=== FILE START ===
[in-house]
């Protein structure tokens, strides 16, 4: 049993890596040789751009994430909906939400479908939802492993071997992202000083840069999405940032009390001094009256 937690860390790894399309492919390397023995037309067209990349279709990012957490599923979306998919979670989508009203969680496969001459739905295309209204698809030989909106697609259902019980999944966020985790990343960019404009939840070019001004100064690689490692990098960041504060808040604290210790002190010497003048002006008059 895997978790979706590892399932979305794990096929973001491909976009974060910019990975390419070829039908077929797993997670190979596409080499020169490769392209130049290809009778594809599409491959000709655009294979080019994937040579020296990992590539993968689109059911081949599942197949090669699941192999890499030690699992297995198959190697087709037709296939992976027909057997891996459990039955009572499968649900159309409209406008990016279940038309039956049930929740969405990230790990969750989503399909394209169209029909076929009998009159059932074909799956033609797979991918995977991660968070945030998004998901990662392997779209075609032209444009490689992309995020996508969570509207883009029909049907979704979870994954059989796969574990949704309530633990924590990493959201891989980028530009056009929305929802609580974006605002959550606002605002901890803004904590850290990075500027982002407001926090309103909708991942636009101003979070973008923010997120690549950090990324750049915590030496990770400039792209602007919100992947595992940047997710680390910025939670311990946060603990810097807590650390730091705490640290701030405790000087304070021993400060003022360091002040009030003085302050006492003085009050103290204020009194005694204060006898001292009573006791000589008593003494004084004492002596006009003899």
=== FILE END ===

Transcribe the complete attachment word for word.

[in-house]
């Protein structure tokens, strides 16, 4: 049993890596040789751009994430909906939400479908939802492993071997992202000083840069999405940032009390001094009256 937690860390790894399309492919390397023995037309067209990349279709990012957490599923979306998919979670989508009203969680496969001459739905295309209204698809030989909106697609259902019980999944966020985790990343960019404009939840070019001004100064690689490692990098960041504060808040604290210790002190010497003048002006008059 895997978790979706590892399932979305794990096929973001491909976009974060910019990975390419070829039908077929797993997670190979596409080499020169490769392209130049290809009778594809599409491959000709655009294979080019994937040579020296990992590539993968689109059911081949599942197949090669699941192999890499030690699992297995198959190697087709037709296939992976027909057997891996459990039955009572499968649900159309409209406008990016279940038309039956049930929740969405990230790990969750989503399909394209169209029909076929009998009159059932074909799956033609797979991918995977991660968070945030998004998901990662392997779209075609032209444009490689992309995020996508969570509207883009029909049907979704979870994954059989796969574990949704309530633990924590990493959201891989980028530009056009929305929802609580974006605002959550606002605002901890803004904590850290990075500027982002407001926090309103909708991942636009101003979070973008923010997120690549950090990324750049915590030496990770400039792209602007919100992947595992940047997710680390910025939670311990946060603990810097807590650390730091705490640290701030405790000087304070021993400060003022360091002040009030003085302050006492003085009050103290204020009194005694204060006898001292009573006791000589008593003494004084004492002596006009003899």